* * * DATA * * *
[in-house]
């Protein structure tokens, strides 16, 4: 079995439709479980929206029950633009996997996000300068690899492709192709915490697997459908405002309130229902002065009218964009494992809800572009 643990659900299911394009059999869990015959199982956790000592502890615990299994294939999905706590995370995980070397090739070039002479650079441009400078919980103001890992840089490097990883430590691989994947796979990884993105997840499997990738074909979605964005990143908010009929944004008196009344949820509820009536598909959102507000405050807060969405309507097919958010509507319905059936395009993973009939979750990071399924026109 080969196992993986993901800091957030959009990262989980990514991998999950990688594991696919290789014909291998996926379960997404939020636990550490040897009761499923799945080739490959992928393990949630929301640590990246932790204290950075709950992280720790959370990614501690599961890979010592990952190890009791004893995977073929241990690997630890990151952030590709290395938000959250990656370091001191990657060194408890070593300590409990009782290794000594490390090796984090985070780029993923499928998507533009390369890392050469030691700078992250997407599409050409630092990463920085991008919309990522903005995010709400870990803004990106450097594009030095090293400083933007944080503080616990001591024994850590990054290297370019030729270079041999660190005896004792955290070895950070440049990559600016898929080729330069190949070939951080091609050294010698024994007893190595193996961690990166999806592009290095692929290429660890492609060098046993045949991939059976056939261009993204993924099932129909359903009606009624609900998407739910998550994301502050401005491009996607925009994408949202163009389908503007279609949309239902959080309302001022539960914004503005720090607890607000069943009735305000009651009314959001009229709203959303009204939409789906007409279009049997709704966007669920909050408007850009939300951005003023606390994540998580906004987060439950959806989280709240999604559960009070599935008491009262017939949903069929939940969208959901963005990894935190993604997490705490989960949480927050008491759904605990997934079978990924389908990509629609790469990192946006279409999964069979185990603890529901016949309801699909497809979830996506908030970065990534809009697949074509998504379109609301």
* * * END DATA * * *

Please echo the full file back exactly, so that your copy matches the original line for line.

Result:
[in-house]
């Protein structure tokens, strides 16, 4: 079995439709479980929206029950633009996997996000300068690899492709192709915490697997459908405002309130229902002065009218964009494992809800572009 643990659900299911394009059999869990015959199982956790000592502890615990299994294939999905706590995370995980070397090739070039002479650079441009400078919980103001890992840089490097990883430590691989994947796979990884993105997840499997990738074909979605964005990143908010009929944004008196009344949820509820009536598909959102507000405050807060969405309507097919958010509507319905059936395009993973009939979750990071399924026109 080969196992993986993901800091957030959009990262989980990514991998999950990688594991696919290789014909291998996926379960997404939020636990550490040897009761499923799945080739490959992928393990949630929301640590990246932790204290950075709950992280720790959370990614501690599961890979010592990952190890009791004893995977073929241990690997630890990151952030590709290395938000959250990656370091001191990657060194408890070593300590409990009782290794000594490390090796984090985070780029993923499928998507533009390369890392050469030691700078992250997407599409050409630092990463920085991008919309990522903005995010709400870990803004990106450097594009030095090293400083933007944080503080616990001591024994850590990054290297370019030729270079041999660190005896004792955290070895950070440049990559600016898929080729330069190949070939951080091609050294010698024994007893190595193996961690990166999806592009290095692929290429660890492609060098046993045949991939059976056939261009993204993924099932129909359903009606009624609900998407739910998550994301502050401005491009996607925009994408949202163009389908503007279609949309239902959080309302001022539960914004503005720090607890607000069943009735305000009651009314959001009229709203959303009204939409789906007409279009049997709704966007669920909050408007850009939300951005003023606390994540998580906004987060439950959806989280709240999604559960009070599935008491009262017939949903069929939940969208959901963005990894935190993604997490705490989960949480927050008491759904605990997934079978990924389908990509629609790469990192946006279409999964069979185990603890529901016949309801699909497809979830996506908030970065990534809009697949074509998504379109609301």